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Unformatted text preview: vector spaces, is also endowed with an inner product. And an inner
product is a way of taking two states (vectors in the Hilbert space) and getting
a number out. For instance, deﬁne
ψ =
ak  k ,
k where the kets k form a basis, so are orthogonal. If we instead write this
state as a column vector, a0 a1 ψ = . .
.
a N −1 Then the inner product of ψ with itself is a0 a1
ψ , ψ = a∗ a∗ · · · a∗ 1 · .
0
1
N
.
. a N −1 N −1 N −1
∗
ak ak =
 ak  2
= k=0 k=0 The complex conjugation step is important so that when we take the inner
product of a vector with itself we get a real number which we can associate 10 CHAPTER 1. INTRODUCTION with a length. Dirac noticed that there could be an easier way to write this
by deﬁning an object, called a “bra,” that is the conjugatetranspose of a ket,
ψ  = ψ † =
k a∗ k  .
k This object acts on a ket to give a number, as long as we remember the rule,
j  k ≡ j k = δjk
Now we can write the inner product of ψ with itself as ψ ψ = =
j
j,k = a∗ j  j a∗ ak j  k
j
k ak  k a∗ ak δjk
j j,k =
k  ak  2 Now we can use the same tools to write the inner product of any two states,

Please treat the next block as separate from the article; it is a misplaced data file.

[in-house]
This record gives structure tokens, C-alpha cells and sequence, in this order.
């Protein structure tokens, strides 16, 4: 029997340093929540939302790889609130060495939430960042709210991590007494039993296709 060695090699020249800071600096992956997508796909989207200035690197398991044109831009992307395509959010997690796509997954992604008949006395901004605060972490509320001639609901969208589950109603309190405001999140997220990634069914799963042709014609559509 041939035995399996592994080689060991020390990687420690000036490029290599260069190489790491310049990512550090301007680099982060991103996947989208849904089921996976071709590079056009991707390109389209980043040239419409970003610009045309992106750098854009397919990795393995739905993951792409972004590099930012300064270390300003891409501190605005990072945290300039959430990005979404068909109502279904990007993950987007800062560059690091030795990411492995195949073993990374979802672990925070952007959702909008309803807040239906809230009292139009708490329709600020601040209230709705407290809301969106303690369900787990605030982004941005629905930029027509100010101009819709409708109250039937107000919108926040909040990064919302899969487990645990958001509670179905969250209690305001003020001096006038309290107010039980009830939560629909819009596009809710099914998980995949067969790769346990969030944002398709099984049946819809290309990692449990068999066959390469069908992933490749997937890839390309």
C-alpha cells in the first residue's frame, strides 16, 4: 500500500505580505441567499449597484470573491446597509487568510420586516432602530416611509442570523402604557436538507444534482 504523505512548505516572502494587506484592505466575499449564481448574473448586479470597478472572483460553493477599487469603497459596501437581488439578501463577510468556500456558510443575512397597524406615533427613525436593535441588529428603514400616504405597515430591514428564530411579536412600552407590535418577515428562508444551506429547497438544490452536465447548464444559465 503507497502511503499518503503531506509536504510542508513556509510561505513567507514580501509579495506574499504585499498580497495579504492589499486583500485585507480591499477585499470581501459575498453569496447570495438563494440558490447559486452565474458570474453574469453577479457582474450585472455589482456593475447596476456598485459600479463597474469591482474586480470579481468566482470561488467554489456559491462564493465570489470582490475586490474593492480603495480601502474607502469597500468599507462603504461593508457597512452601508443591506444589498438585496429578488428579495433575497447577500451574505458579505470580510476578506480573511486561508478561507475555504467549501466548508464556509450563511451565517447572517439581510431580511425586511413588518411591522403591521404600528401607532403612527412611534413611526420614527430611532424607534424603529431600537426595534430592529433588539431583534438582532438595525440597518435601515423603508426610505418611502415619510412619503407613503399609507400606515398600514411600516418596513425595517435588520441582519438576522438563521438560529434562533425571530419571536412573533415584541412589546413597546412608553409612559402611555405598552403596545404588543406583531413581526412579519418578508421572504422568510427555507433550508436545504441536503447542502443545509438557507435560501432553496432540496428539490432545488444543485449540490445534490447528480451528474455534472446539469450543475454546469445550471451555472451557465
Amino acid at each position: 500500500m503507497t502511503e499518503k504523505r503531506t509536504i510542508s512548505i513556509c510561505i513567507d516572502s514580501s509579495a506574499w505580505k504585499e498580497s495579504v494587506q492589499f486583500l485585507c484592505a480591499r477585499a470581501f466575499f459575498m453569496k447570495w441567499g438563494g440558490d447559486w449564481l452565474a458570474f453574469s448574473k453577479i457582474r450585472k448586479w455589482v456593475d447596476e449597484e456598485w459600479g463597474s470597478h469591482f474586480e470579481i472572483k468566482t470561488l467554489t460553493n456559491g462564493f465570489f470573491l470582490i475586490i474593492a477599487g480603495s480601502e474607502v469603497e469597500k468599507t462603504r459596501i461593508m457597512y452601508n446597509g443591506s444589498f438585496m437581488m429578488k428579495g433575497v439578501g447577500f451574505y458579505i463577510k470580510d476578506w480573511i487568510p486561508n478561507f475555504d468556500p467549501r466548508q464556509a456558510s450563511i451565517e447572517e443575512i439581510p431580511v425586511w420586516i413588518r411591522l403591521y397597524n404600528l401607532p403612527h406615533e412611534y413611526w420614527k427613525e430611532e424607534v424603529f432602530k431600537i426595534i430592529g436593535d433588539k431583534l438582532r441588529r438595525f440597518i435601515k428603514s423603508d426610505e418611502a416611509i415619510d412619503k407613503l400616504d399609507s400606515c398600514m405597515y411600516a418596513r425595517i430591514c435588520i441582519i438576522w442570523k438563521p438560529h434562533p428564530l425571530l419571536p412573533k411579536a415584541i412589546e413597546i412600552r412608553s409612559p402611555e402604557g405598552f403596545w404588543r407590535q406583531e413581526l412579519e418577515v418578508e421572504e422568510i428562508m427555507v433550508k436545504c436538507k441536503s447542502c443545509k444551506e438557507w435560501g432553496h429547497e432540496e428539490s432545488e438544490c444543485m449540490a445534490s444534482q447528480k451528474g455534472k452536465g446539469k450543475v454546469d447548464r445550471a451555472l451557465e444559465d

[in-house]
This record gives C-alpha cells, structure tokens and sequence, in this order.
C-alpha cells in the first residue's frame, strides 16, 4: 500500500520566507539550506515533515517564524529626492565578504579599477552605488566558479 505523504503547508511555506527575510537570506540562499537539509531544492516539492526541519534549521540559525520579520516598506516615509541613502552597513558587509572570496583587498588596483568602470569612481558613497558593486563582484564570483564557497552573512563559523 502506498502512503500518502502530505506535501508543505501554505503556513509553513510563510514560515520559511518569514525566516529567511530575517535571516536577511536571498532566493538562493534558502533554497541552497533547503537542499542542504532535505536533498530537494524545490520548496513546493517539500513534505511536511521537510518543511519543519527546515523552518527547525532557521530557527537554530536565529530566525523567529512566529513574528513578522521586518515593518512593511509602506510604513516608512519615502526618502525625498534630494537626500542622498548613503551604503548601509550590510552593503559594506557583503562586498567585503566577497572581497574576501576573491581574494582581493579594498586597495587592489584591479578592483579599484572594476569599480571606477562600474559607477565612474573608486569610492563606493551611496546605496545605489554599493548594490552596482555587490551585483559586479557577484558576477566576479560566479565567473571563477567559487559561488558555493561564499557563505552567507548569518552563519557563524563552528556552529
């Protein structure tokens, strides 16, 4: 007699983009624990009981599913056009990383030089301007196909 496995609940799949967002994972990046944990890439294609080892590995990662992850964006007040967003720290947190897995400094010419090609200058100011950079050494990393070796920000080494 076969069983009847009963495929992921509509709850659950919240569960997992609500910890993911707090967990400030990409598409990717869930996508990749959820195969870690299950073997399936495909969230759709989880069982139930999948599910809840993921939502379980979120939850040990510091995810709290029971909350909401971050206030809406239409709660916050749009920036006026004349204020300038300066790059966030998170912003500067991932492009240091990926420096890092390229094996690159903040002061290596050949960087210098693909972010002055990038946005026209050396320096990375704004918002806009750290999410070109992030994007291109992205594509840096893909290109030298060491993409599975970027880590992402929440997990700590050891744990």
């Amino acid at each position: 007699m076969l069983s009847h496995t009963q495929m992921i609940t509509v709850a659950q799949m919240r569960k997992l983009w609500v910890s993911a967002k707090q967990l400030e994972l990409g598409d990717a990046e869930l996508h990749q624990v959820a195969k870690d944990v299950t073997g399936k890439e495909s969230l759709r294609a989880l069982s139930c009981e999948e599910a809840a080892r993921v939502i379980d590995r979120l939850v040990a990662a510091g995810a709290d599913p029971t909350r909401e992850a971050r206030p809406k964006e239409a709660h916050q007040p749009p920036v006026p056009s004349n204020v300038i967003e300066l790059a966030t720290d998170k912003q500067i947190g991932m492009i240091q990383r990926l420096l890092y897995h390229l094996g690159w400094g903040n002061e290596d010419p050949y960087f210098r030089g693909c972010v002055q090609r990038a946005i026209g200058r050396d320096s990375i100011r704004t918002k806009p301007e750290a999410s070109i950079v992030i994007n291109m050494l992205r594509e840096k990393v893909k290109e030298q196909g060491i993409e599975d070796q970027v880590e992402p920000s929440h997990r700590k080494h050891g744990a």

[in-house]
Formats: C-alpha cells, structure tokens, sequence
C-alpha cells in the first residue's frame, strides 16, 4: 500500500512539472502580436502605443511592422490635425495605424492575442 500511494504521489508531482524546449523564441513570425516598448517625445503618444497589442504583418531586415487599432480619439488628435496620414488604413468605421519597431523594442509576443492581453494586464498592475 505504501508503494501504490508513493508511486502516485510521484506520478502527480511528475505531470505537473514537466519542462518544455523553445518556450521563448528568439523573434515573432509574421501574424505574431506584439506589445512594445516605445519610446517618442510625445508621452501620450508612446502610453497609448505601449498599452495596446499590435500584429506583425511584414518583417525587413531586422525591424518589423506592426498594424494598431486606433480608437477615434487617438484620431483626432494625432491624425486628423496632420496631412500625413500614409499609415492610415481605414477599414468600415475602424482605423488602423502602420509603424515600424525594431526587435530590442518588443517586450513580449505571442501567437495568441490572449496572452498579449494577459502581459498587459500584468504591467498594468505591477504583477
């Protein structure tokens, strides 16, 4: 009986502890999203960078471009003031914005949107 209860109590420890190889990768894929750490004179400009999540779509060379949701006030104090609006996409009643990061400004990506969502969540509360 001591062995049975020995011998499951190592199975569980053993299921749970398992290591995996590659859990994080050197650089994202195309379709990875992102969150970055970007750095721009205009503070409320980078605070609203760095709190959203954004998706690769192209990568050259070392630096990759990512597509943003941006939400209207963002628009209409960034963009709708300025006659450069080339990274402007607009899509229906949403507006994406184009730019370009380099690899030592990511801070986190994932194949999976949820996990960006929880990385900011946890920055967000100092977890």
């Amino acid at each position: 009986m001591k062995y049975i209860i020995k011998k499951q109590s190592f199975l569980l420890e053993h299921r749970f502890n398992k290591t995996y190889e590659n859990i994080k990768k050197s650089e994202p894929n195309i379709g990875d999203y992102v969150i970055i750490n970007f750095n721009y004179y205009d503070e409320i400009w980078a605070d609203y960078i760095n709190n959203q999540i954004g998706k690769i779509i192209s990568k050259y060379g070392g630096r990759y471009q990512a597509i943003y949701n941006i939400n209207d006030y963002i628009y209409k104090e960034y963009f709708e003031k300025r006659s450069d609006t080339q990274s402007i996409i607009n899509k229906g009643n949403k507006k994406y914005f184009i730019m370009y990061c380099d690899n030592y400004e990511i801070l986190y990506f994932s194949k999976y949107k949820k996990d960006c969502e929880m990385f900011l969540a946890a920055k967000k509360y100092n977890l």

ψ and φ, where
φ =
bk  k .
k Their inner product is,
ψ φ =
j,k a ∗ bk j  k =
j a ∗ bk
k k Notice that there is no reason for the inner product of two states to be real
(unless they are the same state), and that
ψ φ = φψ ∗ ∈ C
In this way, a bra vector may be considered as a “functional.” We feed it a
ket, and it spits out a complex number. 1.6. THE MEASUREMENT PRINCIPLE 11 The Dual Space
We mentioned above that a bra vector is a functional on the Hilbert space.
In fact, the set of all bra vectors forms what is known as the dual space. This
space is the set of all linear functionals that can act on the Hilbert space. 1.6 The Measurement Principle −1
This linear superposition ψ = k=0 αj j is part of the private world of the
j
electron. Access to the information describing this state is severely limited —
in particular, we cannot actually measure the complex amplitudes αj . This is
not just a practical limitation; it is enshrined in the measurement postulate
of quantum physics.
A measurement on this k state system yields one of at most k possible
outcomes: i.e. an integer between 0 and k − 1. Measuring ψ in the standard
basis yields j with probability αj  2 .
One important aspect of the measurement process is that it alters the
state of the quantum system: the eﬀect of the measurement is that the new
state is exactly the outcome of the measurement. I.e., if the outcome of the
measurement is j , then following the measurement, the qubit is in state j .
This implies that you cannot collect any additional information about the
amplitudes αj by repeating...
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This document was uploaded on 09/22/2013.
 Fall '13

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